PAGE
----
Achieve Organizational Excellence | Provide Full & Partial Confinement Options
The Department of Corrections is committed to operate a safe and humane corrections system. The department will accomplish the mission to improve public safety through deliberate actions taken to achieve objectives related to improving lives and keeping people safe.
Operating overcapacity threatens the department's ability to maintain a safe, humane, and effective corrections system. Inadequate capacity also diminishes the ability for the department to house incarcerated individuals appropriately, to offer rehabilitative programming, and to respond to emergent issues that could arise due to failing infrastructure, unforeseen conditions, or natural disasters.
For the last several years, there has been a relatively steady increase in the population housed in department facilities. Capacity of those facilities has struggled to keep pace as creating additional living units or facilities is a long term and expensive process. However, a decrease in admissions for property and drug offenders in Fiscal Year (FY) 2019 has alleviated some overcapacity issues.
The department works closely with the Washington State Caseload Forecast Council to determine if the demand for beds is predicted to change in the future.
How We Measure
The Department of Corrections continues to strive to provide full and partial confinement options within 100% of capacity.
This statistic describes the number of individuals incarcerated in prison and work release facilities expressed as a percentage of the number of beds available.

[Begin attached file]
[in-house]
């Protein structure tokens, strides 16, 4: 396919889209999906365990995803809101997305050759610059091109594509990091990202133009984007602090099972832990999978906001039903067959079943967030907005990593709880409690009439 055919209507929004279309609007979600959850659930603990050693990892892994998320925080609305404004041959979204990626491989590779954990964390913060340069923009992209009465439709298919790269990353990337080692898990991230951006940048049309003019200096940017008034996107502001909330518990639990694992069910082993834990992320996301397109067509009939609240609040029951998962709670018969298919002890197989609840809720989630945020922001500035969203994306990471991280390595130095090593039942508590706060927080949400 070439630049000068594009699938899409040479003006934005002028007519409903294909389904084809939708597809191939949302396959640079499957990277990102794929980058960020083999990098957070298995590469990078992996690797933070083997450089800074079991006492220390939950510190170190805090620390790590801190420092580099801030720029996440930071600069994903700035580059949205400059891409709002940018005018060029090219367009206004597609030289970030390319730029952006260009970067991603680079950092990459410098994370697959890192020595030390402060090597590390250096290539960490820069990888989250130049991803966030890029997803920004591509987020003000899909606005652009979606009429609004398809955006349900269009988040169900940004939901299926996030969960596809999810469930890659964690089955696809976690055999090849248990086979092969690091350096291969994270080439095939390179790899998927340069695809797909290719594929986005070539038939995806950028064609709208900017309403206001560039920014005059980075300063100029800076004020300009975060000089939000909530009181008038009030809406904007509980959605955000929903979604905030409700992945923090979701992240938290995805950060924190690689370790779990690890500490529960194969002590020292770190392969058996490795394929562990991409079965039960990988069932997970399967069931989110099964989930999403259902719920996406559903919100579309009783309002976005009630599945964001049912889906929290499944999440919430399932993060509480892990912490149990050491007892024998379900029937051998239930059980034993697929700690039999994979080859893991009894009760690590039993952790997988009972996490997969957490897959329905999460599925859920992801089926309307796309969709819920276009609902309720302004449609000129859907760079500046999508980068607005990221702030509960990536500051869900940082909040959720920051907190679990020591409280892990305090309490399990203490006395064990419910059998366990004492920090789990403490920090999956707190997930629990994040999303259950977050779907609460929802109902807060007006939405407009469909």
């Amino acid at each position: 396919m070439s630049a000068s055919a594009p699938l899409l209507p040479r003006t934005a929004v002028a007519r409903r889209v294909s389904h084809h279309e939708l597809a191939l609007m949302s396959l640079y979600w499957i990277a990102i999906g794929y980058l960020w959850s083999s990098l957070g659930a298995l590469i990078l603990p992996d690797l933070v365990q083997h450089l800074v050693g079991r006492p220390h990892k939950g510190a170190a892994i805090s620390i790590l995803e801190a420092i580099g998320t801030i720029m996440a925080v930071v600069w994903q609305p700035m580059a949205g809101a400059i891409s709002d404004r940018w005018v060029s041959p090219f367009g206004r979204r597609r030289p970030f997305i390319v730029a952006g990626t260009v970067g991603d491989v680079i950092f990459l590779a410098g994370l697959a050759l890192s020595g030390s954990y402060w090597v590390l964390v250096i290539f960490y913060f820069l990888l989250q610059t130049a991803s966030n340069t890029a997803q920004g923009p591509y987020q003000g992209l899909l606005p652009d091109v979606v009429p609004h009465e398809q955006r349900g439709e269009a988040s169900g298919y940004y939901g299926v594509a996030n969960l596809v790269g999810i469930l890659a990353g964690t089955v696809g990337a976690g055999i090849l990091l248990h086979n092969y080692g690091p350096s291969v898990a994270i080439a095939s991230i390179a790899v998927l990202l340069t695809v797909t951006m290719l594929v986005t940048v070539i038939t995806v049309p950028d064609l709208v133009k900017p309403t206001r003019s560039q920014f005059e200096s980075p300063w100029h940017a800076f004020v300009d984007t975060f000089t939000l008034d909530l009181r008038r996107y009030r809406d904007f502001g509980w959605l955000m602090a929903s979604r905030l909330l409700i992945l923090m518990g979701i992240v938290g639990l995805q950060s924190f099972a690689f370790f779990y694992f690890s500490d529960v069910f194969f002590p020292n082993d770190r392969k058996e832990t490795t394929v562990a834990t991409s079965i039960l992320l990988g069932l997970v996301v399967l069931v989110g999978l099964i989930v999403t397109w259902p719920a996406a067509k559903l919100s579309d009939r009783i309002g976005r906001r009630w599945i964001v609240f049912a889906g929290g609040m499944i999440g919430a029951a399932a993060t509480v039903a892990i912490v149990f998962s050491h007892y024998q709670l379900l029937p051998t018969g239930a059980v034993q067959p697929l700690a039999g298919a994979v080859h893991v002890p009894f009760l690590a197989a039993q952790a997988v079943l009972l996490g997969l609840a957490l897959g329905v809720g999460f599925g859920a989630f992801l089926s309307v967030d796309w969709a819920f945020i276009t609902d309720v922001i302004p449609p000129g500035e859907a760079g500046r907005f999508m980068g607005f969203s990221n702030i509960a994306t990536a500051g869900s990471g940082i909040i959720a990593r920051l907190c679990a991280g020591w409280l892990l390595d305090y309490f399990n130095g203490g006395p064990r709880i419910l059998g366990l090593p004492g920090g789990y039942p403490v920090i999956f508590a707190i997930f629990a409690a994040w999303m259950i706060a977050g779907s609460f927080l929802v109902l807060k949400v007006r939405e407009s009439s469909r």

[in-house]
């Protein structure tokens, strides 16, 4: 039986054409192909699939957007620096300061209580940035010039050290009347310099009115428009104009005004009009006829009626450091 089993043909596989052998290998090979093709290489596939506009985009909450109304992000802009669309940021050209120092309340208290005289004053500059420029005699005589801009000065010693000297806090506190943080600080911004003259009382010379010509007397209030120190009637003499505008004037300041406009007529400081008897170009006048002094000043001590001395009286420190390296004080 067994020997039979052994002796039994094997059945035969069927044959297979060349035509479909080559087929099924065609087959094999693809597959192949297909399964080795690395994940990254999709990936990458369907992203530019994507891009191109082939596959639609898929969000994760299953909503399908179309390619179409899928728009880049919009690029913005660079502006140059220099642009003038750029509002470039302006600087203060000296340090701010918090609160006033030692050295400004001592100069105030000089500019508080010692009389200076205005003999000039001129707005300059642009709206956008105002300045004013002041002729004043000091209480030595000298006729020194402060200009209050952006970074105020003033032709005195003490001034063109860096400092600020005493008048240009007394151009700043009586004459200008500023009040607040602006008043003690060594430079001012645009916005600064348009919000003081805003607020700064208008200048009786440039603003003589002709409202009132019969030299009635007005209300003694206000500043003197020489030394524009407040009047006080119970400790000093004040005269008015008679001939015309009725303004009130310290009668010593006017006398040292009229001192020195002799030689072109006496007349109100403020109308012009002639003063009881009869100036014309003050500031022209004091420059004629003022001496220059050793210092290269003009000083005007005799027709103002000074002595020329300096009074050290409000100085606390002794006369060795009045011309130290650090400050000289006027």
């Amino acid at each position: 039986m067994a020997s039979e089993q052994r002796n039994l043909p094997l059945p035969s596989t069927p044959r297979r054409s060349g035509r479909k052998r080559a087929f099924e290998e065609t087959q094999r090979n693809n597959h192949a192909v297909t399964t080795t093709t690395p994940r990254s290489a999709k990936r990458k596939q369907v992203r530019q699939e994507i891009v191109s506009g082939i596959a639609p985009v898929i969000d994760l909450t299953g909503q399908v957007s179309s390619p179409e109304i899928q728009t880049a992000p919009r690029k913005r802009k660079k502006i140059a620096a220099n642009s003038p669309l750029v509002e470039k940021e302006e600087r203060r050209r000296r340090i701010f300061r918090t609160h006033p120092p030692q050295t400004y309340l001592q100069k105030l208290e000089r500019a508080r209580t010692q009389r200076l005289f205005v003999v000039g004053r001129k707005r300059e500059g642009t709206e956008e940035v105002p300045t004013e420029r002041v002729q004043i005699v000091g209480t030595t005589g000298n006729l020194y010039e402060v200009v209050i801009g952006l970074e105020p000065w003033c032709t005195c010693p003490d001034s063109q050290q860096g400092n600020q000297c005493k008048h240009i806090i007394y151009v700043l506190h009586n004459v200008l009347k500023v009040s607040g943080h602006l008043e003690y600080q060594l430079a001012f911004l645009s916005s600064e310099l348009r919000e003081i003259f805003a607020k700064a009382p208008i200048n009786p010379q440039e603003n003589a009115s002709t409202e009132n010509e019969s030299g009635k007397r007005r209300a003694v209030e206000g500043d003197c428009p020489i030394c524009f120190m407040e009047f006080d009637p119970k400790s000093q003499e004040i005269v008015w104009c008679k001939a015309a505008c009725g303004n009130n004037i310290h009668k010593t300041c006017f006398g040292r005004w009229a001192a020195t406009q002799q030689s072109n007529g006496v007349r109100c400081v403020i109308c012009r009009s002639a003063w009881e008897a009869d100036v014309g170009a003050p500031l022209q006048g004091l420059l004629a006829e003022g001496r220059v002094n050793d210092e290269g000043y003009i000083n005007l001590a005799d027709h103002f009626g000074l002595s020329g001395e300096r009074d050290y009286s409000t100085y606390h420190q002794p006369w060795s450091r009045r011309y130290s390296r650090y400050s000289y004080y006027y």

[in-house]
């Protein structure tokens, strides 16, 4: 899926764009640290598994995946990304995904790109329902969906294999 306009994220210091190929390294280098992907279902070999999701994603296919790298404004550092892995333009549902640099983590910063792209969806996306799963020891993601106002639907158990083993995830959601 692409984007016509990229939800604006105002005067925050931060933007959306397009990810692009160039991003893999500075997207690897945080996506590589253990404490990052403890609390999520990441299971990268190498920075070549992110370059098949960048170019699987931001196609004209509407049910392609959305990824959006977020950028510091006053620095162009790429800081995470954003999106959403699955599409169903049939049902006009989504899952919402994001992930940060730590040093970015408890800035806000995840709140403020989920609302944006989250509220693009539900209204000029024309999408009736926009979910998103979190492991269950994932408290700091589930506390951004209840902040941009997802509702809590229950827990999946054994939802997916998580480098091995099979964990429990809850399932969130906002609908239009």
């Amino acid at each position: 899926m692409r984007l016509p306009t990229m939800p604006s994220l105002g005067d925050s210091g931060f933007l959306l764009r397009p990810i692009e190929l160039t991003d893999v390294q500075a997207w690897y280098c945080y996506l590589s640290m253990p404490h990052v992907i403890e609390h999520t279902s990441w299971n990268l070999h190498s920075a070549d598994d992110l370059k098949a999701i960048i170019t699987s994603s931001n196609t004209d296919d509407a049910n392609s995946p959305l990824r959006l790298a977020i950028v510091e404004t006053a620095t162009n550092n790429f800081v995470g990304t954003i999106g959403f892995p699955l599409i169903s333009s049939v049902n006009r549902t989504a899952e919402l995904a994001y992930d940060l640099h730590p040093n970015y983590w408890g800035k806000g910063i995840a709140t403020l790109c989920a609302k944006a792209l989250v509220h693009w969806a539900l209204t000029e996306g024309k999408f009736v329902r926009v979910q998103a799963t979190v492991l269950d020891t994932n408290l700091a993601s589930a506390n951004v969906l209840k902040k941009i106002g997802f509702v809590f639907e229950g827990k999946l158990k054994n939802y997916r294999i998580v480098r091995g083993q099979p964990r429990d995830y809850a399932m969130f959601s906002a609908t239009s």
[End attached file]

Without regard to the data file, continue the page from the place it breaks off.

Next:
Factors that Influence Prison Capacity
State Sentencing Laws
State sentencing laws have a direct impact on the department's capacity needs and services that can be provided. Statutes determine what offenses the courts send to prison and for how long they stay. The Department of Corrections is responsible for carrying out court sentences and to hold individuals accountable for their behavior while incarcerated.
Recidivism also places demands on prison beds. For 2016 releases, 12.1% of individuals returned to prison within one year. The department intends to decrease the first-year recidivism rate to 10% by 2023. The decrease equates to roughly 160 fewer people returning to prison and an increase in public safety.
Actions Being Taken to Deliver Results
- Work release is a proven program achieving results for returning citizens. The program offers a structured environment for individuals transitioning back into the community through employment, programming, and connection to state and local reentry resources. In 2019, the department received funding to increase the number of beds by 200, for a total of 941.
- The graduated reentry program was implemented in 2018. It is a program for eligible incarcerated individuals to serve up to six months of their prison sentence in the community with enhanced supervision, resources, and case management. This program supports the individual's reentry and transition efforts. The department has continued to increase the number of individuals on this program since its inception.
- Several capacity projects were funded in the 2017-19 and 2019-21 budget cycles to help reduce overcrowding in prisons. These projects include a 128-bed minimum-security prison at Maple Lane, a 41-bed expansion of the Ahtanum View work release, 200 additional work release beds to be sited in underserved areas of the state, 187 graduated reentry program slots, and more programming space at the Washington State Penitentiary.
- The approach has been to maximize the use of confinement options within funding and policy authority. However, legislative action is often necessary to implement large changes. The department continues to advocate for sustainable solutions to address both current needs and future forecasts.